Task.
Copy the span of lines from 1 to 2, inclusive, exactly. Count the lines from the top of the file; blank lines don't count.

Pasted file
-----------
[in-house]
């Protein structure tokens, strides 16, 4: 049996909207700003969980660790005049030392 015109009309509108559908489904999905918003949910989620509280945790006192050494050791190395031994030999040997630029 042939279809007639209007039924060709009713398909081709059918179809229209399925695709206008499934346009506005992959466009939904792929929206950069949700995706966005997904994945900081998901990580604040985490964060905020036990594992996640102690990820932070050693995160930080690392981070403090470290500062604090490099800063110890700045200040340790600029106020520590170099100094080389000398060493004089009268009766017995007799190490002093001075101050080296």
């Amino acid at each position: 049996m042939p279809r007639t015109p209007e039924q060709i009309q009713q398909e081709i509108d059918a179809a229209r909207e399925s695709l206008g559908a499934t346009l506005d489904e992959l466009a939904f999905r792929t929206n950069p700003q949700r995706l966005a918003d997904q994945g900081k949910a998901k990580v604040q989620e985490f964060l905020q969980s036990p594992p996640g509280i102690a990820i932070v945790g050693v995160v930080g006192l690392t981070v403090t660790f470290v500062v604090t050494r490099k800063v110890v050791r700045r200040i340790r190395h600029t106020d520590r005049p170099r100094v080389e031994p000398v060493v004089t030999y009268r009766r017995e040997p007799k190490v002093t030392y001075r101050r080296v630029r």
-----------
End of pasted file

[in-house]
């Protein structure tokens, strides 16, 4: 049996909207700003969980660790005049030392 015109009309509108559908489904999905918003949910989620509280945790006192050494050791190395031994030999040997630029 042939279809007639209007039924060709009713398909081709059918179809229209399925695709206008499934346009506005992959466009939904792929929206950069949700995706966005997904994945900081998901990580604040985490964060905020036990594992996640102690990820932070050693995160930080690392981070403090470290500062604090490099800063110890700045200040340790600029106020520590170099100094080389000398060493004089009268009766017995007799190490002093001075101050080296």